The World Economic Forum Annual Meeting kicks off today in Davos. Influential leaders in business, politics, civil society, and other sectors will come together to discuss some of the most pressing issues facing the world today—including climate change, technology, and inequality. To mark the first day of the meeting, JUST Capital CEO Martin Whitaker answered five questions about the agenda at Davos and the role of business in building a more fair and equitable world.
The high cost of entry to participating at the World Economic Forum means that vast majority of people attending are from the wealthiest one percent. Why should the one percent care about growing inequality in the world?
Quite simply, the one percent should care because morally, economically, politically and socially it is in their best interest to do so. Human progress and prosperity hinges on access to opportunity for all. Inequality that limits such access creates a vicious circle that fundamentally impedes our collective ability to build the kind of future we want and need.
Copious empirical evidence shows that extreme levels of inequality stifle economic growth (or worse, cause stagnation or recession), undermine productivity, and curtail progress. Over the past few decades, however, the conversation has become about more than money. Inequality is arguably a life-or-death issue. There is a clear and undeniable relationship between income inequality and social problems, including life expectancy, homicide rates, infant mortality, and much more. And according to a 2013 report published by the National Research Council and the Institute of Medicine, “On nearly all indicators of mortality, survival and life expectancy, the United States ranks at or near the bottom among high-income countries.” Although the income gap is certainly not the only factor contributing to this worrying trend, we need to look hard at how it is affecting long-term health and well-being, and how we can use economic levers to help drive sustainable solutions.
At JUST Capital we stand for fairness, balance, and equality of opportunity; and for a market economy that allows all citizens to participate in ways that reflect their values.
One of themes being considered at Davos this year is how new kinds of public-private partnerships might address issues related to the global commons. What is the biggest problem attached to the global commons right now, and how can we incentivize businesses and governments to work together to solve it?
The “tragedy of the commons” is undoubtedly a fundamental challenge of unchecked capitalism. But the forces that give rise to it are also deeply ingrained within the human psyche—and are an important element of free market enterprise. Areas with the greatest potential for public-private partnerships are those where the resources and attributes of each can combine to create a multiplier effect, whereby the outcomes are many times more effective than they would be absent such a collaboration. For example, the advancement of low carbon technologies is an area where the ability of the public sector to set carbon prices, apply early stage research and development capital, and accelerate distribution complements the ability of the private sector to bring innovation, capital at scale, business expertise, and efficiency to the table. Similar partnership benefits are clear in areas including Internet access, education, financial services, and food production.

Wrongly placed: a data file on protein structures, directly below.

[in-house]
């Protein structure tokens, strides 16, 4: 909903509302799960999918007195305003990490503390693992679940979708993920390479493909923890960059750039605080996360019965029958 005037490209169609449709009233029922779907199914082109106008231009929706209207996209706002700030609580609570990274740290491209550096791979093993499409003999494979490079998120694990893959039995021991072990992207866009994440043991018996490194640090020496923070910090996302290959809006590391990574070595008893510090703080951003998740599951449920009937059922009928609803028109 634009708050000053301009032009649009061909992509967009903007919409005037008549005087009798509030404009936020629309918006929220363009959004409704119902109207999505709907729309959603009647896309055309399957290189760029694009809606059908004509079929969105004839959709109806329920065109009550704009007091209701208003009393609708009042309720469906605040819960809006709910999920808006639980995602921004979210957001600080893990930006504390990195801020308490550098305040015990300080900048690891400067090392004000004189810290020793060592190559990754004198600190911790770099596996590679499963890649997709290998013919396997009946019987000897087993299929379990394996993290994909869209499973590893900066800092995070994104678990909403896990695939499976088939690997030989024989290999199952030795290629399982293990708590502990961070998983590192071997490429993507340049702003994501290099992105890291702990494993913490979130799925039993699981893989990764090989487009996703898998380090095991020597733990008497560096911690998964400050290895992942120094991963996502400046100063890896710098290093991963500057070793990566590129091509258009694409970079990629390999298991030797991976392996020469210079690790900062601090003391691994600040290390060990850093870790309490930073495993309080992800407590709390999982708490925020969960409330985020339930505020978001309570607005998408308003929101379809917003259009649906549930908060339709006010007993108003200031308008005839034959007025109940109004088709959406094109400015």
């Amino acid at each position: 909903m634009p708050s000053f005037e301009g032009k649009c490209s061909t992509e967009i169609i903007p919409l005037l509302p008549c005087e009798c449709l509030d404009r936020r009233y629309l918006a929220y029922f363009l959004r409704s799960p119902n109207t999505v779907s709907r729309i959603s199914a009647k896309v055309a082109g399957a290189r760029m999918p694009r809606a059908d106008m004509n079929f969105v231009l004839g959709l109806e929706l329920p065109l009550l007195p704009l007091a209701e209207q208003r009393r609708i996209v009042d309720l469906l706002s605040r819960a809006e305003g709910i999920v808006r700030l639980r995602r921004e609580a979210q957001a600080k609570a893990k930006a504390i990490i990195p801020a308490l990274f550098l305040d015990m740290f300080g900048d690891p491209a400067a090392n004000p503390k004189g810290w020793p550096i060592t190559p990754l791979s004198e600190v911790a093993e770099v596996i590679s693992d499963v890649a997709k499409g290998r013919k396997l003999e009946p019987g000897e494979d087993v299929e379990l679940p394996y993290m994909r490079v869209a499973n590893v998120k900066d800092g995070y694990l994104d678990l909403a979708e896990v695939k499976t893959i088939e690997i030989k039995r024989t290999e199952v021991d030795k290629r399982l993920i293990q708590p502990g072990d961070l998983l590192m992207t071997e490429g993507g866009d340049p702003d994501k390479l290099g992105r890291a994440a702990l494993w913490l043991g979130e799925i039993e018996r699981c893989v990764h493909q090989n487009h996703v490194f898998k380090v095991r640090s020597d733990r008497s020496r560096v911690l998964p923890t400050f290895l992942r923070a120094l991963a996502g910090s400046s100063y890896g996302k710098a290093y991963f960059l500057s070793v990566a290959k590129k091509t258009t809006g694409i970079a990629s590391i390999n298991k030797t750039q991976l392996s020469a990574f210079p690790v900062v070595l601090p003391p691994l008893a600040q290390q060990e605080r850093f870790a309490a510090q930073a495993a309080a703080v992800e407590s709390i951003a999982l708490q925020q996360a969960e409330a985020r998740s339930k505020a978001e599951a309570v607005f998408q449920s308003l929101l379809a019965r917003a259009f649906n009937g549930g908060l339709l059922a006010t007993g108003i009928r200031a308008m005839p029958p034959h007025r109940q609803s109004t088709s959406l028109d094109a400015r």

All of that said, we believe that one of the greatest problems we face relating to the global commons is not any one issue but rather one of culture: In particular, a market culture that strips capitalism of any humanity and incentivizes and rewards short-term financial gain at the expense of the broader social good.
How do we break this chain? We believe at least part of the answer has to be getting more and better information into the hands of market participants, information that allows them to connect the dots about how acting with more enlightened self-interest can actually produce better long term consequences both individually and collectively.
In that vein, we believe that one way for the private sector to work with government is to help gather data, incentivize transparency, and require disclosure. The more the public knows about the issues that affect them and that they care about—from climate change and fair pay to human rights and taxes—the easier it will be for them to take actions that redirect resources to those providing solutions.
At Davos, Fortune 500 CEOs weigh issues that affect not only business, but society as whole. Outside of this gathering, though, most CEOs focus their time and attention on shareholder value. Day to day, how do we get CEOs to think beyond shareholder value and consider the broader societal impacts of doing business?